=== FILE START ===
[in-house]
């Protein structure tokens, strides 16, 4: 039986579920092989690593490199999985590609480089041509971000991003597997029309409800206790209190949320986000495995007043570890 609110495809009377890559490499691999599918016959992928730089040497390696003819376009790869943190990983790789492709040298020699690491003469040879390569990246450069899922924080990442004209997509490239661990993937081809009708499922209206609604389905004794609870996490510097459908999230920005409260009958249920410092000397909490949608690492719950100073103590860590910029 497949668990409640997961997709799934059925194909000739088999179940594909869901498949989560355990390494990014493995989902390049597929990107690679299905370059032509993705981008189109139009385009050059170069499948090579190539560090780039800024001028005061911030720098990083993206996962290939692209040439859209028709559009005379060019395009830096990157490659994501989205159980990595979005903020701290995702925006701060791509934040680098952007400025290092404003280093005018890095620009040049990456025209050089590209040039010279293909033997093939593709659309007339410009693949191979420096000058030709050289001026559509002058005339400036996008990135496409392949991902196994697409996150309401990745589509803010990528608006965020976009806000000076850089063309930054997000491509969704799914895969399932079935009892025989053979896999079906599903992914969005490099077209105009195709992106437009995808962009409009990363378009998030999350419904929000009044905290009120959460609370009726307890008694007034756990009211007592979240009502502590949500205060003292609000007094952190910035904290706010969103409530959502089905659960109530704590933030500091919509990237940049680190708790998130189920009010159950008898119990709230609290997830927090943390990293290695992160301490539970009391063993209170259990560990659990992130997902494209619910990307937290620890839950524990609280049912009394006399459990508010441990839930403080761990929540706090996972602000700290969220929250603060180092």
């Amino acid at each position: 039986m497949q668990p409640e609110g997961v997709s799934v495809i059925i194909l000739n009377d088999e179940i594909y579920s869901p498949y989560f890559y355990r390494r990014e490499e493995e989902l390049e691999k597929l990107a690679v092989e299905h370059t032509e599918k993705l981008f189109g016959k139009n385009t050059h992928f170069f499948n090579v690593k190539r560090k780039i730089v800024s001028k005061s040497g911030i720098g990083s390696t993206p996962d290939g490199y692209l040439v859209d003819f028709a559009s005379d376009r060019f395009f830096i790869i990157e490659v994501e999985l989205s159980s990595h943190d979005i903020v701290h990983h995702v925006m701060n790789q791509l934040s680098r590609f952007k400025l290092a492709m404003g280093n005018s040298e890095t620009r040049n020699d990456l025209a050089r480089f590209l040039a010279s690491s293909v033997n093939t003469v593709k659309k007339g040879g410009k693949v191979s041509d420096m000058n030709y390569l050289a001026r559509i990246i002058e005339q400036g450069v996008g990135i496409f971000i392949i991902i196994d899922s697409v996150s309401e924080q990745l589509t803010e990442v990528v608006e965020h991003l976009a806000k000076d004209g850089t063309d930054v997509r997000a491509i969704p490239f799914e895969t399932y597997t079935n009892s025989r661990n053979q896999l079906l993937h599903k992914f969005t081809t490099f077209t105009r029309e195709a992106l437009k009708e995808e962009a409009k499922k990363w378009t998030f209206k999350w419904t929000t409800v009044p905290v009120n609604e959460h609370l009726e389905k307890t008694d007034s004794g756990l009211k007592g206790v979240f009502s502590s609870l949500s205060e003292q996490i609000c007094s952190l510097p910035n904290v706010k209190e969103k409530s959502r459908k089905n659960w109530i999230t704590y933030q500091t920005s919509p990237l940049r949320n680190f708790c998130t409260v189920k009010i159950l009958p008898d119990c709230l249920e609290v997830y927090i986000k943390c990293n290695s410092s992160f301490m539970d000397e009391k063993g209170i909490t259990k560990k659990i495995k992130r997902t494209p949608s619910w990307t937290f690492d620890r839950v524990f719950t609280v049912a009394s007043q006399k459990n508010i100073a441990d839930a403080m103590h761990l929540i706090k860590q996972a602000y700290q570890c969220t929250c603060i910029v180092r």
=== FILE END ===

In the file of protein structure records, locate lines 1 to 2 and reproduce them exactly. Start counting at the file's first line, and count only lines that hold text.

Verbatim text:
[in-house]
């Protein structure tokens, strides 16, 4: 039986579920092989690593490199999985590609480089041509971000991003597997029309409800206790209190949320986000495995007043570890 609110495809009377890559490499691999599918016959992928730089040497390696003819376009790869943190990983790789492709040298020699690491003469040879390569990246450069899922924080990442004209997509490239661990993937081809009708499922209206609604389905004794609870996490510097459908999230920005409260009958249920410092000397909490949608690492719950100073103590860590910029 497949668990409640997961997709799934059925194909000739088999179940594909869901498949989560355990390494990014493995989902390049597929990107690679299905370059032509993705981008189109139009385009050059170069499948090579190539560090780039800024001028005061911030720098990083993206996962290939692209040439859209028709559009005379060019395009830096990157490659994501989205159980990595979005903020701290995702925006701060791509934040680098952007400025290092404003280093005018890095620009040049990456025209050089590209040039010279293909033997093939593709659309007339410009693949191979420096000058030709050289001026559509002058005339400036996008990135496409392949991902196994697409996150309401990745589509803010990528608006965020976009806000000076850089063309930054997000491509969704799914895969399932079935009892025989053979896999079906599903992914969005490099077209105009195709992106437009995808962009409009990363378009998030999350419904929000009044905290009120959460609370009726307890008694007034756990009211007592979240009502502590949500205060003292609000007094952190910035904290706010969103409530959502089905659960109530704590933030500091919509990237940049680190708790998130189920009010159950008898119990709230609290997830927090943390990293290695992160301490539970009391063993209170259990560990659990992130997902494209619910990307937290620890839950524990609280049912009394006399459990508010441990839930403080761990929540706090996972602000700290969220929250603060180092």